European Charter of Researchers and Code of Conduct for the Recruitment of Researchers

Why become a signatory to the Charter and Code?


The European Charter for Researchers and Code of Conduct for the Recruitment of Researchers are best practice guidelines. They are designed to promote equal rights and obligations for individual researchers throughout Europe by specifying the roles, responsibilities and entitlements of researchers, as well as those of funders and/or employers of researchers. They guarantee attractive research careers and improve employment and working conditions for European researchers. The guidelines of the Charter and Code address all European research organisations and universities, both public and private.


What is already in place at the ESF?


The ESF Human Resources strategy, in place since 2006 as part of the ESF Strategy Plan 2006 - 2010, reflects the values of excellence, openness, flexibility, pan-European, ethical awareness and human values. It focuses on supporting a high level of professionalism within the European scientific arena. Within the strategy, the recruitment policy guarantees impartiality through selection by competency and evidence-based qualifications. An annual performance management process aims to involve all the staff in the strategy of the organisation as decided by the Committee of Directors and ensures the enhancement of competencies.  The principles of openness and fairness guide the evaluation of an individual’s achievement of objectives from the previous year and the definition of new ones for the year ahead. These lead to a personal development plan which may include training and mentoring.

A remuneration policy was reviewed and implemented in 2009 with the goal of rewarding the performance of each member of staff. It is based on the classification of positions and the appraisal of individual performance during the Annual Performance Management Process.

These policies, which encourage the acquisition of new skills and competencies, favour both the internal and external mobility of staff.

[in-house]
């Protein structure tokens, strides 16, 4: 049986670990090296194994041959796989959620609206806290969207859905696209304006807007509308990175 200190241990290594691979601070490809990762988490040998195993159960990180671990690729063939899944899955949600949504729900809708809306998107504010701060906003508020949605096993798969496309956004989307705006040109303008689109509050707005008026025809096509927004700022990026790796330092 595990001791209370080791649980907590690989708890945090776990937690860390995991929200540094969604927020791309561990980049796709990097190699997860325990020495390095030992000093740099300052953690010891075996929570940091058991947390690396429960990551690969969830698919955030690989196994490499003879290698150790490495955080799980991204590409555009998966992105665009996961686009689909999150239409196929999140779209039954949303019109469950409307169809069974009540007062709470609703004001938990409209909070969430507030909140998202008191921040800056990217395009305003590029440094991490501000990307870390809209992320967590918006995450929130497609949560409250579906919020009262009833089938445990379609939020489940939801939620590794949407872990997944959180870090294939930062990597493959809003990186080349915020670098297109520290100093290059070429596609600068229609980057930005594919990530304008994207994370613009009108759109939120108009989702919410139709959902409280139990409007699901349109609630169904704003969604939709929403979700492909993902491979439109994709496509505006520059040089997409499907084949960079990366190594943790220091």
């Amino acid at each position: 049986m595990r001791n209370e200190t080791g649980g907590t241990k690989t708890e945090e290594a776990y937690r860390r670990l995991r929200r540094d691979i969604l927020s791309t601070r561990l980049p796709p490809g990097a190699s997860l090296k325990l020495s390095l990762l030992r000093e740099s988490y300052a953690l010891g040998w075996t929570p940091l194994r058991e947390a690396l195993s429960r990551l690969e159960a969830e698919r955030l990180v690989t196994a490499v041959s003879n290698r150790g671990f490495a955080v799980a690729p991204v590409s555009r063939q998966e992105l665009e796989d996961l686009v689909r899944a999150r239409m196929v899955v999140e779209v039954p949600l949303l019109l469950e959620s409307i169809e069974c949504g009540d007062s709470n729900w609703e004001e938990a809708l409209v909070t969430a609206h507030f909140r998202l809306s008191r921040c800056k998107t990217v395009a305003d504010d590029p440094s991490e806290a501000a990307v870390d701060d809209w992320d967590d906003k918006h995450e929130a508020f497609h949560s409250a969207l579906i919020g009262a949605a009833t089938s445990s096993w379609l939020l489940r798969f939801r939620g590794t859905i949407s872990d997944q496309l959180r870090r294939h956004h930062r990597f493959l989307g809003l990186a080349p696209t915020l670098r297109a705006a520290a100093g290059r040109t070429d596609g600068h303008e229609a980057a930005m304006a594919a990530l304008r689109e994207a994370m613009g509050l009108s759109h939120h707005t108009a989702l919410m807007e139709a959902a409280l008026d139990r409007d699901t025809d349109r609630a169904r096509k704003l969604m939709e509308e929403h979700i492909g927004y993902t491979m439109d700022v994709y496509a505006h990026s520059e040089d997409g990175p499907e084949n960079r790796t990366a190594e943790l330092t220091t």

What do the Charter and Code mean for employees?

 
ESF recruits a high proportion of staff from research backgrounds. ESF recognises that research merit needs to be measured on a wide range of competencies beyond publication rates, such as management and communication, teamwork and knowledge transfer. Indeed, these broader skills are particularly valued as they are essential to science management. Becoming an acknowledged institution for the Charter and Code offers a greater level of accountability and clarity for ESF staff.

The procedure involved

Existing rules and practices were analysed by a working group of nine current staff members in relation to the Charter and Code principles. The analysis followed the European Commission template, systematically addressing 40 statements regarding the ethical and professional aspects, recruitment, working conditions & social security, and training. Four group meetings took place, and two internal experts assisted at one of these to give their input on specific issues. Actions that need to be implemented by an institution acknowledged by the European Commission have been recorded and a timeline for delivery has been set.

Process undertaken by ESF

Gap Analysis Table

Actions for acknowledgement identified by the Task Force during the Gap Analysis


  • Self-assessment at 2 years after adoption and external evaluation 4 years after acknowledgement

Actions required for application of Gap Analysis